Blistering.com: In the unlikely event of a live show, would you be forced to bring in another guitar player? Johnsen: I wouldn't say it’s unlikely, as we do hope to rehearse and play out in 2006. And yes, I will definitely bring in a second guitarist. There are very few moments in Pharaoh songs where there are only two different guitar parts, so I would even love to bring in a third guitarist, but for the sake of simplicity and tradition, I’m sure we'll just stick with two.
Blistering.com: I can think of maybe four or five standout tracks on the album. What stands out for you, and why? Johnsen: "Sunrise" is remarkable for its complexity and length. I'm proud that even though it's over eight minutes long, it doesn't feel long or epic. And of course, it’s got that great Chris Poland solo. [Poland is a guest on the record.] "Endlessly" is remarkable for Tim's searingly personal lyrics and passionate delivery. And "Up The Gates" is special to me, because it’s the only song I wrote by myself, and I happen to think it’s the catchiest song on the album.
Blistering.com: Pharaoh is going to fall under the traditional metal banner, possibly even the power metal banner as well. Do such connotations concern you? Johnsen: No, not at all. I originally envisioned Pharaoh as a power metal band, though drummer Chris Black always thought of us as traditional, because when we started in 1997, I was very seriously into power metal, particularly the great second-wave entries of the early to mid-'90s. We all listen to a lot of different kinds of metal, though, and when it all comes together, I think the style we arrive at is just pure heavy metal without any of the modifiers, although that primal style in itself is becoming rather old-fashioned, so traditional is just as well. What I really want to avoid is falling into the retro trap. I don't want to sound like some jaded old-timer pining for the good old days. I still think metal is a living, evolving beast, and I would like Pharaoh to be considered a contemporary act and not some nostalgic revival.
Blistering.com: Is metal in a better spot now in '06, or are we well beyond our glory days? Johnsen: Better? I don't know. Metal has had quite a few standout years. I think we're really at a crossroads where it will be determined if metal can live on as a vital art or if it's doomed to ride out its remaining years rehashing the good old days. The question really is, Is metal the new jazz? I guess we'll see. It's not dead yet, anyway.
Blistering.com: The power/progressive metal scene is getting a little sterile these days. Are there any bands that you think are worth getting into? Johnsen: I totally agree, but there are definitely still some good bands out there. I really like Heed, the new group of former Lost Horizon castoffs. Nocturnal Rites’ new one ["The Grand Illusion"] is great, as is Morgana Lefay's. And while their future is a little uncertain without Urban Breed, I think Tad Moroses’ recent releases have been really classy. Evergrey remains a fantastic band in the prog/power genre, but for pure progressive metal in the classic vein, there's not much of note these days. The problem is that if anyone tries anything that's actually progressive, they're not likely to be admitted into the progressive metal scene. It’s stupid and shameful, and exactly like prog rock in the '70s. All those haggard Dream Theater enthusiasts can shove it for all I care. Progressive metal will move on without a "Metropolis Part III."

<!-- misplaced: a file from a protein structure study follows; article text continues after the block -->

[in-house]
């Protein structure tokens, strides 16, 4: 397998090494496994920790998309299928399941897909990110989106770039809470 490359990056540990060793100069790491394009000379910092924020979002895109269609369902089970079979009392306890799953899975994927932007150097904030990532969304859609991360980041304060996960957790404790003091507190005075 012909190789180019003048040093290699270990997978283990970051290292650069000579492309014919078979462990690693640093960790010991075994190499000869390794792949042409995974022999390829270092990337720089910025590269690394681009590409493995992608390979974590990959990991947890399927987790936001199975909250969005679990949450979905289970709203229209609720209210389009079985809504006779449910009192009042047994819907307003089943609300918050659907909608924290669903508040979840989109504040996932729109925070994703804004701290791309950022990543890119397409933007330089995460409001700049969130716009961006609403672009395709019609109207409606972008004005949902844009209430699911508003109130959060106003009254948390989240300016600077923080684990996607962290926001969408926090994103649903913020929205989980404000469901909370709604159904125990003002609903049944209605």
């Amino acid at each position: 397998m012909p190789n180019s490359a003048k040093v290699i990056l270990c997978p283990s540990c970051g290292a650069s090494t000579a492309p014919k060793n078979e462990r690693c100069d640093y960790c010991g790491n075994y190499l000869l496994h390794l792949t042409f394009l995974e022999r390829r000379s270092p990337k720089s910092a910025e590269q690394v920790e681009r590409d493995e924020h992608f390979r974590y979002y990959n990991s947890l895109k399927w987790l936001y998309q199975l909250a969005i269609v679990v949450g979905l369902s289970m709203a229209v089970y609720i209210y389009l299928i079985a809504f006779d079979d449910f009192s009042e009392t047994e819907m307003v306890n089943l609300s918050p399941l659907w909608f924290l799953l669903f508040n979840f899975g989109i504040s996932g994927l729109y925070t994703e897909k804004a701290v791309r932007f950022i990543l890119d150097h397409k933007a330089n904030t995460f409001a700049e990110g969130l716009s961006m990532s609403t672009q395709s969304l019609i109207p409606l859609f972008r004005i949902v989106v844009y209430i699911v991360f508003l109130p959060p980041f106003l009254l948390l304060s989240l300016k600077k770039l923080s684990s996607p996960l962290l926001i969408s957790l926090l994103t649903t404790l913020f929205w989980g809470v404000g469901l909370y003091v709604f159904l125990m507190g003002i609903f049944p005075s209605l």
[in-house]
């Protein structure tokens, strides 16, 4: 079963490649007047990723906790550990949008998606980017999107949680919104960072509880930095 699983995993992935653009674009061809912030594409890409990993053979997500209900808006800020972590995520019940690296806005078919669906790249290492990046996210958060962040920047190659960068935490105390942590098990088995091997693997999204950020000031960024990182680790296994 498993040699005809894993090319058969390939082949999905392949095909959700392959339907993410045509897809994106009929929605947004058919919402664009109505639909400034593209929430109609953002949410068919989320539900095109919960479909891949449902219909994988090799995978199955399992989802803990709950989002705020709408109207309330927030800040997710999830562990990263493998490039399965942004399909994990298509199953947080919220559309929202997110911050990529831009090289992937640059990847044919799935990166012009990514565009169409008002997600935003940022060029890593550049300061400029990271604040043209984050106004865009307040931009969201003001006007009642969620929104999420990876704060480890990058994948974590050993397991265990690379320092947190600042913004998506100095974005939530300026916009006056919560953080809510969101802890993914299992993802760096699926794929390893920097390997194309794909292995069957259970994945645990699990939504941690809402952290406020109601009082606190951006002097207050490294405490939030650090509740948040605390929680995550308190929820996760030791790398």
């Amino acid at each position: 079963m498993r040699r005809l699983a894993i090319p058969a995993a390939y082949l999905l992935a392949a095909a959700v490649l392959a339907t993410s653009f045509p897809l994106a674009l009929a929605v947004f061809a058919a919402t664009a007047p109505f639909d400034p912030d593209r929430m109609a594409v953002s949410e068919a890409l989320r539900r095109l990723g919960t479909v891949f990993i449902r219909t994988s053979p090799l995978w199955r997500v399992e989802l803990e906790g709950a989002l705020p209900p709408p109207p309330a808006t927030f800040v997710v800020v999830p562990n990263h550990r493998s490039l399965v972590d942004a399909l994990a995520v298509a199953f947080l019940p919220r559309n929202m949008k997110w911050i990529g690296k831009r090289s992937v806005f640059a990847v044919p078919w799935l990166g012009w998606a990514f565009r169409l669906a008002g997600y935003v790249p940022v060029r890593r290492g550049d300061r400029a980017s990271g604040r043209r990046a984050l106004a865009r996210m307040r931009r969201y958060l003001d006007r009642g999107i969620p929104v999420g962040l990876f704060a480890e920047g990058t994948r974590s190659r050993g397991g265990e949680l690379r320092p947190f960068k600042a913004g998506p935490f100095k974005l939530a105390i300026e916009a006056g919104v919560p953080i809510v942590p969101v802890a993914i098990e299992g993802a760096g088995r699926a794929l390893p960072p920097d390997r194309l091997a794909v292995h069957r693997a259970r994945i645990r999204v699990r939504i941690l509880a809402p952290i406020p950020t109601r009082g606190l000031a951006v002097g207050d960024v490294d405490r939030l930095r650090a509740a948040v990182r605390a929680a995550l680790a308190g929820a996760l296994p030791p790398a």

Blistering.com: Will it take another three years to do a Pharaoh album? Johnsen: I’d say no, but I can't really claim to be a credible source. Our goal is to finish writing the next album in 2006, so maybe we'll actually be able to release something new in 2007. Like I said before, though, it takes me a long time to work out my songs, and I’m not willing to rush that. If it takes another three years, at least you can be sure the next album will be great.
Blistering.com: Finally, am I alone in my view that "Temple Of Hate" is the best Angra song? Johnsen: You may not be alone, but you're definitely wrong. That's not even the best song on "Temple Of Shadows"! In fact, it’s one of the worst, because [singer/guitarist] Kai [Hansen of Gamma Ray] sounds so bad! [Singer] Edu [Falaschi] [is] not exactly in the best form on that whole disc, but I'd rather listen to his pitchy caterwauling than Kai's any day. The best song on "Temple Of Shadows" is "Shadow Hunter," followed very closely by "Wings Of Destination," whereon [singer] Hansi [Kursch of Blind Guardian] shows how a guest spot should be done. The best Angra song is "Nothing To Say" but "Silence And Distance" puts up a good fight. Since this is no doubt a hotly debated topic, I will provide a handy list of Angra's 10 best songs. This list may be used to settle bar bets and other such disputes:
1. "Nothing To Say" 2. "Silence And Distance" 3. "Carry On" 4. "Shadow Hunter" 5. "Freedom Call" 6. "Carolina IV" 7. "Evil Warning" 8. "Wings Of Destination" 9. "Acid Rain" (the CD-single version, with the robot vocals in the chorus.) 10. "Queen Of The Night" (the version on the Japanese release of "Holy Land," not the cheesed-out orchestral remix on "Freedom Call," and certainly not the original demo version.)